Major conclusions included:

1. All of Puget Sound - both fresh and marine environments - is important to all species of salmon. Scientists can't answer how much protection and restoration of nearshore habitat would be enough to meet recovery goals but they know the nearshore is critical to salmon. Principles are needed to guide effective protection and restoration efforts in the near term and to provide a qualitative guide for building the regional recovery plan.
2. People working on the nearshore are frustrated by the lack of visibility and support for nearshore projects at the watershed and state levels. The lack of scientific certainty about project priorities coupled with a strong desire to take advantage of near-term action opportunities makes planning difficult.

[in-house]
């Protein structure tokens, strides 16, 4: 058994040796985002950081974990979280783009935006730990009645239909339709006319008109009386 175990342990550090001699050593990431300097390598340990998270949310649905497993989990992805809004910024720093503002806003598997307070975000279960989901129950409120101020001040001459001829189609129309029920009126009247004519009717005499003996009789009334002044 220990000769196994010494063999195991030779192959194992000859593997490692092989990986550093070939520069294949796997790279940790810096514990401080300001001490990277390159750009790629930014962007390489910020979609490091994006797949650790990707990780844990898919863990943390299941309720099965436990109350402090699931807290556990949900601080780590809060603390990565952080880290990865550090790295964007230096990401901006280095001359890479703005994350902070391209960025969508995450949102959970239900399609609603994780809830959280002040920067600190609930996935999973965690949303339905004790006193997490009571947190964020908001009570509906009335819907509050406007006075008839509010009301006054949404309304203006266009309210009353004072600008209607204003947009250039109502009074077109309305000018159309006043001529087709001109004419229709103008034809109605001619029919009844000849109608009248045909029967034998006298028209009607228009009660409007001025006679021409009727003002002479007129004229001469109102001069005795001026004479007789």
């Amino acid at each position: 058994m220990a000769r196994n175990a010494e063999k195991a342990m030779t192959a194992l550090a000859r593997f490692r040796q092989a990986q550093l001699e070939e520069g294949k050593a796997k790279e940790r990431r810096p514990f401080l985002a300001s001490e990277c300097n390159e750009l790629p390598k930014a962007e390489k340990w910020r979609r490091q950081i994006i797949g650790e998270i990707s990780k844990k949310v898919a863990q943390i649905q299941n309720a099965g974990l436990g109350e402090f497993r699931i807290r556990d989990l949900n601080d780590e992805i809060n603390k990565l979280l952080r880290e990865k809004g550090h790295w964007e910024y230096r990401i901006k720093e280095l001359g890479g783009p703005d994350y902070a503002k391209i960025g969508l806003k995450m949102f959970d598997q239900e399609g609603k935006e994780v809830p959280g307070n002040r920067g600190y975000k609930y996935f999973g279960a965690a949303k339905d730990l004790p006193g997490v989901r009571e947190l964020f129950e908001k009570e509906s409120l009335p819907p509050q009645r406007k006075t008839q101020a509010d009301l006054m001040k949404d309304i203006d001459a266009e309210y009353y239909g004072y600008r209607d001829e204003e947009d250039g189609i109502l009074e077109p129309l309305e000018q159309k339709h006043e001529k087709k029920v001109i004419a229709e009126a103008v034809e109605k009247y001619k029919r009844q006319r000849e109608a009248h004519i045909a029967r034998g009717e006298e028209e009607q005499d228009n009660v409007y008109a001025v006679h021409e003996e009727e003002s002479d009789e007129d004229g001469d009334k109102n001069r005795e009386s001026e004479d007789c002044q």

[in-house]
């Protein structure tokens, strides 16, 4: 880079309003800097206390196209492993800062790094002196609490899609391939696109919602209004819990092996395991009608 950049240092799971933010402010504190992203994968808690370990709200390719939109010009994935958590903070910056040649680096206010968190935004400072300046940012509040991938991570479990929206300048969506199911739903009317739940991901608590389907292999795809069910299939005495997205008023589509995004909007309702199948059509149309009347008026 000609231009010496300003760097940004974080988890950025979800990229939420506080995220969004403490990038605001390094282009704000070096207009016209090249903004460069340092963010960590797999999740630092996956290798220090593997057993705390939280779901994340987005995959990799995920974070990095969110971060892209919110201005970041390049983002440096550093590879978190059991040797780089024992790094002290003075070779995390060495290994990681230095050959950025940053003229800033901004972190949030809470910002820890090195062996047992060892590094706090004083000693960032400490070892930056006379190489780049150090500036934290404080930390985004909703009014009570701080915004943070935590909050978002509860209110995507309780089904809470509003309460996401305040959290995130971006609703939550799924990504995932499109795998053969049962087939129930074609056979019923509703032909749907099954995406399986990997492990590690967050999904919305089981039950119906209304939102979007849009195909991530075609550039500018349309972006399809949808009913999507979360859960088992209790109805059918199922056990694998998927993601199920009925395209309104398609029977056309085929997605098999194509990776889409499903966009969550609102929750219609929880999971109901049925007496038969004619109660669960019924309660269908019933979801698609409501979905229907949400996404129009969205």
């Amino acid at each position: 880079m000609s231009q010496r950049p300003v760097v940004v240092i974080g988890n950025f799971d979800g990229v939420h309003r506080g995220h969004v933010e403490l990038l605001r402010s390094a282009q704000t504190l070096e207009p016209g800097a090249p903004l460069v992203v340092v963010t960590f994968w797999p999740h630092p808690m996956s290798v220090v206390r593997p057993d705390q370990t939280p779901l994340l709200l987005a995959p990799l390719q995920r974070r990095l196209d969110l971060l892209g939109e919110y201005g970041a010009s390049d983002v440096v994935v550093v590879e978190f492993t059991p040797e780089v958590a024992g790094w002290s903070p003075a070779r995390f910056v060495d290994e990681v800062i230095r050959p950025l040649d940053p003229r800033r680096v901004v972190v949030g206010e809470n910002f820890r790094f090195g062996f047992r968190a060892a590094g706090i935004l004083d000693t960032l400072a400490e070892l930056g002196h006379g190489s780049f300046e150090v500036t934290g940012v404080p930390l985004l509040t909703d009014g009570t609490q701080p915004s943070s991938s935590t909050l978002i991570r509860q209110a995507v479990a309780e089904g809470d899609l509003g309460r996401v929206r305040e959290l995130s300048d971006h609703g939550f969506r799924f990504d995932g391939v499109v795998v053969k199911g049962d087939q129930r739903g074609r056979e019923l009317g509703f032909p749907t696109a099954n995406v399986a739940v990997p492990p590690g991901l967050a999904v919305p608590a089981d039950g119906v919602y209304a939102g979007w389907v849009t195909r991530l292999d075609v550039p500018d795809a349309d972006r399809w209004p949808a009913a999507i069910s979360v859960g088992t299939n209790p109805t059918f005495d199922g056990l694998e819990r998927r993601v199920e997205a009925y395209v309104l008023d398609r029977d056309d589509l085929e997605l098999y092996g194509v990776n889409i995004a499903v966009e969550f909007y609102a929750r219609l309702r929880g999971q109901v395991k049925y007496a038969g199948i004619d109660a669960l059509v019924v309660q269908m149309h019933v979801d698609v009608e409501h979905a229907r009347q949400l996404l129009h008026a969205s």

3. Region-wide interests and concerns about marine and nearshore environments must be integrated into locally-driven efforts to recover salmon. Institutional arrangements should be sought to improve the flow of information among region-wide efforts, lead entities in the watersheds and other organizations working locally. The Marine Resource Committees of the seven northern Puget Sound counties were recognized as key players for informing local decisions about marine and nearshore aspects of salmon recovery.
4. Projects are likely to be more effective if they are linked to a science-based strategy. Although findings of the Puget Sound Nearshore Ecosystem Restoration Study won't be available for several years, it's important to think now about an institutional framework to successfully implement projects.

Session participants learned the value of the science developing under The Nearshore Project and see opportunities for further collaboration among project members and people working on related issues at the local level.